With its strikingly yellow bill, the Southern yellow-billed hornbill is sometimes called the ‘flying banana’. Yellow-billed hornbills are solitairy creatures until the mating time arrives. At that time, the male will do anything for his love, such as bringing her small morsels of food and feeding her from his mouth, and bowing for her with his wings spread. The female then nests in a natural hole in a tree, closing the opening off with her faeces. She leaves just enough opening so that the male can feed her while she incubates the eggs. During this time she loses her feathers. If the male were to abandon her at this time, the female and the eggs would be doomed, as there is no way for them to acquire food. After 25 days the first egg hatches, and when the first chick is about three weeks old, the female leaves the nest in a new suit of feathers. From this moment both parents feed the chicks for the next six weeks. What a lovely family!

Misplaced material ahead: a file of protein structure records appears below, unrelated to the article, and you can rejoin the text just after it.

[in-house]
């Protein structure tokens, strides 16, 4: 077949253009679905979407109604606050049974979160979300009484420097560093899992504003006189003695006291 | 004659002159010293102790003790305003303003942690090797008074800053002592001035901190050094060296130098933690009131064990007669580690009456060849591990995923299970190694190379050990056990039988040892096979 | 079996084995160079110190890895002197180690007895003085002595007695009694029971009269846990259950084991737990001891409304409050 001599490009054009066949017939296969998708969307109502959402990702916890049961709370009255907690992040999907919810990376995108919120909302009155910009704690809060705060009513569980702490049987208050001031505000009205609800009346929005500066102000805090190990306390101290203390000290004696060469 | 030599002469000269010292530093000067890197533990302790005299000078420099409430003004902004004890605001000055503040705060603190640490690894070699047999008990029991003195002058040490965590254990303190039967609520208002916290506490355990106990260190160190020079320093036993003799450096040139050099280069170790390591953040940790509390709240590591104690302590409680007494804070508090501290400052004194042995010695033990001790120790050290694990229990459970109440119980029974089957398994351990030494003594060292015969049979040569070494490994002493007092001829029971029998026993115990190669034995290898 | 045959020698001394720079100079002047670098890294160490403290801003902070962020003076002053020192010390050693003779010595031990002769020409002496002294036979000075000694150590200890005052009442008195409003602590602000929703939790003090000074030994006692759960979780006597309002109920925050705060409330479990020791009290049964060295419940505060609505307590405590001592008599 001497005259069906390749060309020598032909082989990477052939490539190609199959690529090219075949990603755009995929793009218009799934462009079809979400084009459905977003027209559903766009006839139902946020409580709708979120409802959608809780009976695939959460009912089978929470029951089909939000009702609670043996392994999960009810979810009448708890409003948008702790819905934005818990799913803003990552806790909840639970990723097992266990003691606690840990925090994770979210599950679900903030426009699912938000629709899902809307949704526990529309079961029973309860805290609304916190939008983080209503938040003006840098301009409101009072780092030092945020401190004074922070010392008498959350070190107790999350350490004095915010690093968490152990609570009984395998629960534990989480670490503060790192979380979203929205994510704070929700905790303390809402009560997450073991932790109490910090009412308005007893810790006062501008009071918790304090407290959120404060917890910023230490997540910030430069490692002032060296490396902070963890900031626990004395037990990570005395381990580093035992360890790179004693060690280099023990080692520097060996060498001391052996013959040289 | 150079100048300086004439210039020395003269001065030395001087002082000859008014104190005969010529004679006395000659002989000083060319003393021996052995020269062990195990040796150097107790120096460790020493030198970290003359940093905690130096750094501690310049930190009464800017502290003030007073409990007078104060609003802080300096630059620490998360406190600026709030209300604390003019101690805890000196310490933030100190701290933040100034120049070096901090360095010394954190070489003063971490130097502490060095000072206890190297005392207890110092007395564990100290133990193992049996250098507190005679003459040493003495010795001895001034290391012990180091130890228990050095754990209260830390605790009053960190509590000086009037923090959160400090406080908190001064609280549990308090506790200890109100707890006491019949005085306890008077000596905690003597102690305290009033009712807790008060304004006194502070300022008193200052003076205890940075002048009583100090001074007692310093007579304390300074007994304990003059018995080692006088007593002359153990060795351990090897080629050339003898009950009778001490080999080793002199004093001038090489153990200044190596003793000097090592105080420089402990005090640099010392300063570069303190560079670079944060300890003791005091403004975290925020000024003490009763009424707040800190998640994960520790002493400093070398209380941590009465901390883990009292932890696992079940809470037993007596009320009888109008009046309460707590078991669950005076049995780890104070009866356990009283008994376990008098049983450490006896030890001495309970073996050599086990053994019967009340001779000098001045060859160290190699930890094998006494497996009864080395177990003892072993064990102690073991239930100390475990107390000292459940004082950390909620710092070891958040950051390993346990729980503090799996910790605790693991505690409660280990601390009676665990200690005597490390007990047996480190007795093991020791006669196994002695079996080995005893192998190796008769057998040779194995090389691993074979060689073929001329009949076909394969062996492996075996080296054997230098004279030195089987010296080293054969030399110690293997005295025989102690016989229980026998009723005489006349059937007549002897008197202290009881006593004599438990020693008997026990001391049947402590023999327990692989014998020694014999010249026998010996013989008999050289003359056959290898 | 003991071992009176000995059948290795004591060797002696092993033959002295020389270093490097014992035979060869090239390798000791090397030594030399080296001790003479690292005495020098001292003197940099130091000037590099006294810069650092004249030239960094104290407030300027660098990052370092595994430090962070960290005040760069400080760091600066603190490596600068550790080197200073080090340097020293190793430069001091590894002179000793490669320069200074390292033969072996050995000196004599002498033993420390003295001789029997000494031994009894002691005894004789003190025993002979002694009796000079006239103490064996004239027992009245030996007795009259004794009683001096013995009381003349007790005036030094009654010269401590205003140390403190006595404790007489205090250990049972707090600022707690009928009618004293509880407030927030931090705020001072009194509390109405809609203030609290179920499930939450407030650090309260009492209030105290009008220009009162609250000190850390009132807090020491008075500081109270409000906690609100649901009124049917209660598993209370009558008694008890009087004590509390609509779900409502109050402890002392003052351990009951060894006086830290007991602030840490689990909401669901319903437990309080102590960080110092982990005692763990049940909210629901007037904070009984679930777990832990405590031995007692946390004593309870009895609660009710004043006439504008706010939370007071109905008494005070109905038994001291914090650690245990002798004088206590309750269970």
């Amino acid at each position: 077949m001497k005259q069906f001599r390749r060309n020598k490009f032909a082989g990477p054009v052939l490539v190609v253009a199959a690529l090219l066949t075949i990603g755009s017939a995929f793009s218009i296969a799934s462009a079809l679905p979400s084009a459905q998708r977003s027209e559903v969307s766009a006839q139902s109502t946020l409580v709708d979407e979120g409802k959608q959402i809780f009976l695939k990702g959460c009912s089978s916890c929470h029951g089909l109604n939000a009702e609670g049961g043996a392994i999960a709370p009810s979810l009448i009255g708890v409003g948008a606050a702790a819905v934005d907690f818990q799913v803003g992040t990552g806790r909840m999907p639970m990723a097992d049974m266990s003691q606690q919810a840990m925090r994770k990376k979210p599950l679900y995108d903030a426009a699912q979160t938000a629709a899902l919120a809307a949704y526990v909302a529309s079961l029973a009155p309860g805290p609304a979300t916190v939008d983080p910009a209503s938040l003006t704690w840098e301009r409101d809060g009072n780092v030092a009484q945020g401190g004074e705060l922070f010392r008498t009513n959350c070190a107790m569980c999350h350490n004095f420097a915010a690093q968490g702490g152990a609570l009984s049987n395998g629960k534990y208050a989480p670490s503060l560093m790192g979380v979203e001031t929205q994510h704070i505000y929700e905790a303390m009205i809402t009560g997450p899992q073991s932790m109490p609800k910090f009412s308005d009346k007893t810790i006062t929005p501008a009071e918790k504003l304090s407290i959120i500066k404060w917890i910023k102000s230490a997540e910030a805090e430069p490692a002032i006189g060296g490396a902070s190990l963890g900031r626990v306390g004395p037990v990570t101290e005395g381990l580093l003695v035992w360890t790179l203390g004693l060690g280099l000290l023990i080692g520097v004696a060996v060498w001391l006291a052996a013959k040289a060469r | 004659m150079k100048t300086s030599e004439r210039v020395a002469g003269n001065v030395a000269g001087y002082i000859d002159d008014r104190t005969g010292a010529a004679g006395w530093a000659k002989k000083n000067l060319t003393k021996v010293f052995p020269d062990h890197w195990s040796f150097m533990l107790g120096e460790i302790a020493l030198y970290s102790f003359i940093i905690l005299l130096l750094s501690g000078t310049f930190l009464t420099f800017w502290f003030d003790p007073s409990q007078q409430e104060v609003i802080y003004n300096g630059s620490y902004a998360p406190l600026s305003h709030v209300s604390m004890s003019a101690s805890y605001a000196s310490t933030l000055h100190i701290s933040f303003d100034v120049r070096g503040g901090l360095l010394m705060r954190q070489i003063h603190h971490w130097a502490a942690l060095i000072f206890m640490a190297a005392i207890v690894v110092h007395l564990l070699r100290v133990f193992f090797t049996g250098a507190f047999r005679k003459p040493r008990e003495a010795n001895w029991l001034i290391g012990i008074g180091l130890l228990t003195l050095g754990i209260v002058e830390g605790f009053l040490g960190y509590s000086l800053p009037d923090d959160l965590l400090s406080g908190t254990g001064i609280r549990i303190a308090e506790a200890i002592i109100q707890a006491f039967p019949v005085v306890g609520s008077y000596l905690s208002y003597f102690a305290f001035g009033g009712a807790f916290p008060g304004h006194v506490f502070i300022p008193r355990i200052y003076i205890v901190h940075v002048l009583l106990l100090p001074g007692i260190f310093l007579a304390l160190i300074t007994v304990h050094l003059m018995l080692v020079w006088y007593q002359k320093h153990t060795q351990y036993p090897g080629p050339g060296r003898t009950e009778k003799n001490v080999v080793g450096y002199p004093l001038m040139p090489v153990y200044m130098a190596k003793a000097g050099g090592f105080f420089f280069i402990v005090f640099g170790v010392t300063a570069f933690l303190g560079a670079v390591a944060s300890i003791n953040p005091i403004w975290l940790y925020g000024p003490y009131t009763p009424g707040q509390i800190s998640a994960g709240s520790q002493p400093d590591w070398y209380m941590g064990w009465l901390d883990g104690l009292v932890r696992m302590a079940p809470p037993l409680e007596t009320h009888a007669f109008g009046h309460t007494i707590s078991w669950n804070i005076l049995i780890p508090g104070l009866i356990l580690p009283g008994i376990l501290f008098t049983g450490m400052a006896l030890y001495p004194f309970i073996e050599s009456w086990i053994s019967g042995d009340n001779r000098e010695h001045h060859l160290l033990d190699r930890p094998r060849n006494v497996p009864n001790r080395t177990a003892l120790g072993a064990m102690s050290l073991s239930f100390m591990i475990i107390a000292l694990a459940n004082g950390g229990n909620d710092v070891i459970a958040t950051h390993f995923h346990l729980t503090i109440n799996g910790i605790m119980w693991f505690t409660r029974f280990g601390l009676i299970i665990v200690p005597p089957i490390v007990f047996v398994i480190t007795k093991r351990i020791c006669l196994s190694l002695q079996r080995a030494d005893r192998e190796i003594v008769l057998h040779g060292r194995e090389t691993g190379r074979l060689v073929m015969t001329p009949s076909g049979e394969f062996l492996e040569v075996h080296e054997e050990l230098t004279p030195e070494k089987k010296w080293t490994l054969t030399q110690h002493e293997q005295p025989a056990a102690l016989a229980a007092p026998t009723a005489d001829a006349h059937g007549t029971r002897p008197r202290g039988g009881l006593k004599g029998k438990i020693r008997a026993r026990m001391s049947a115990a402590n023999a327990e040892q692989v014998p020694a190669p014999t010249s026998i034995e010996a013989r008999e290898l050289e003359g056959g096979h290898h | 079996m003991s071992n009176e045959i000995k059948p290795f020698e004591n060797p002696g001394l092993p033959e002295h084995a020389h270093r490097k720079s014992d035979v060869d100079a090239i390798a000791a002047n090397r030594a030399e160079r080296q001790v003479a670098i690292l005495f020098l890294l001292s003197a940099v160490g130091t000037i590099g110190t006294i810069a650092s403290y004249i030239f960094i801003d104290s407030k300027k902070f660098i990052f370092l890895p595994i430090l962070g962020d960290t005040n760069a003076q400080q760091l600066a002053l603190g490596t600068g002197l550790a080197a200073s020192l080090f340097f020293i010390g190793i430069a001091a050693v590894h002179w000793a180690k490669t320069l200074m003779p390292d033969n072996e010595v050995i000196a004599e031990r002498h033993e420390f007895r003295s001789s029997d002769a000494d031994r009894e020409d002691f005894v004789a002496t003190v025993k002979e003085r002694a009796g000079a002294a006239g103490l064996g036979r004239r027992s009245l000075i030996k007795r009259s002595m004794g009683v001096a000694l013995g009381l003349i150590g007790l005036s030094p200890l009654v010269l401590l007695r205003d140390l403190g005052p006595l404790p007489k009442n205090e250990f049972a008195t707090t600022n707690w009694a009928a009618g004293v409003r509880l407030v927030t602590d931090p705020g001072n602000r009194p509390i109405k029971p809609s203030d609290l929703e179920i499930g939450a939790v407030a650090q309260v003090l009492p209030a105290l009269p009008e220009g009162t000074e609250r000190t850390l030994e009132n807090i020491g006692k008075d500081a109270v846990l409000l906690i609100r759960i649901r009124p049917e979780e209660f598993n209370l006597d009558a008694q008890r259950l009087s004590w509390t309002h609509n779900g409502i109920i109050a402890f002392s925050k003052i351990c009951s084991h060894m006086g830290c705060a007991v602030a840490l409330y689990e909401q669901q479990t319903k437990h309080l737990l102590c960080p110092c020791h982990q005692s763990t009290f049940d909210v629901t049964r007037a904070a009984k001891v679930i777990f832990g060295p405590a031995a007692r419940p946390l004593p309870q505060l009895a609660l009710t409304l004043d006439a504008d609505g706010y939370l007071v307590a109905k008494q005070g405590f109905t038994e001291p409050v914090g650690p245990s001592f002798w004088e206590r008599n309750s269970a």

Natal spurfowls live in pairs or in groups of up to ten birds. They fly when scared, but spend most of their time on the ground looking for insects and seeds.
The spotted thick-knee or dikkop (the Afrikaners and the English disagree about which part of the bird is thick…) always looks kind of sleepy. Its plumage gives excellent camouflage in the long grass, so it can be hard to spot this bird. At night, the bird becomes active and starts to hunt for whatever it can find on the ground: insects, lizards, and even small mammals.
A little egret in breeding plumage taking a leap to catch something nice!
Hornbills are birds with huge bills that can account for up to 1/6th of the entire body length. Because of their large beak, the hornbill can’t see very well what is right in front of them. They will often search for food on the ground, overturning twigs and leaves to find insects.
Photo taken in Pilanesberg National Park